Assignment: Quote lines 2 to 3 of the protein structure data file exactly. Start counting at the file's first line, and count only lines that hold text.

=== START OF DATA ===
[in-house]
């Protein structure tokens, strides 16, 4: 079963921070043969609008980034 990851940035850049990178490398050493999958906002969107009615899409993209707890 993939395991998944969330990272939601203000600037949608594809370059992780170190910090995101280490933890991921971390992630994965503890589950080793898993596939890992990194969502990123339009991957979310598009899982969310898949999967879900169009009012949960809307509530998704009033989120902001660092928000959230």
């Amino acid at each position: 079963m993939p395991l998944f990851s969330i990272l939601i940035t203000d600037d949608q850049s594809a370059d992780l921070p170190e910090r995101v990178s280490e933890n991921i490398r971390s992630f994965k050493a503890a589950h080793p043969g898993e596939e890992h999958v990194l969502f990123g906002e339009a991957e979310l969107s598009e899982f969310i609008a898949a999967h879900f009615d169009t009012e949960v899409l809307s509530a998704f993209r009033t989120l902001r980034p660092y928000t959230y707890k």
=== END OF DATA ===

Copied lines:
């Protein structure tokens, strides 16, 4: 079963921070043969609008980034 990851940035850049990178490398050493999958906002969107009615899409993209707890 993939395991998944969330990272939601203000600037949608594809370059992780170190910090995101280490933890991921971390992630994965503890589950080793898993596939890992990194969502990123339009991957979310598009899982969310898949999967879900169009009012949960809307509530998704009033989120902001660092928000959230």
């Amino acid at each position: 079963m993939p395991l998944f990851s969330i990272l939601i940035t203000d600037d949608q850049s594809a370059d992780l921070p170190e910090r995101v990178s280490e933890n991921i490398r971390s992630f994965k050493a503890a589950h080793p043969g898993e596939e890992h999958v990194l969502f990123g906002e339009a991957e979310l969107s598009e899982f969310i609008a898949a999967h879900f009615d169009t009012e949960v899409l809307s509530a998704f993209r009033t989120l902001r980034p660092y928000t959230y707890k």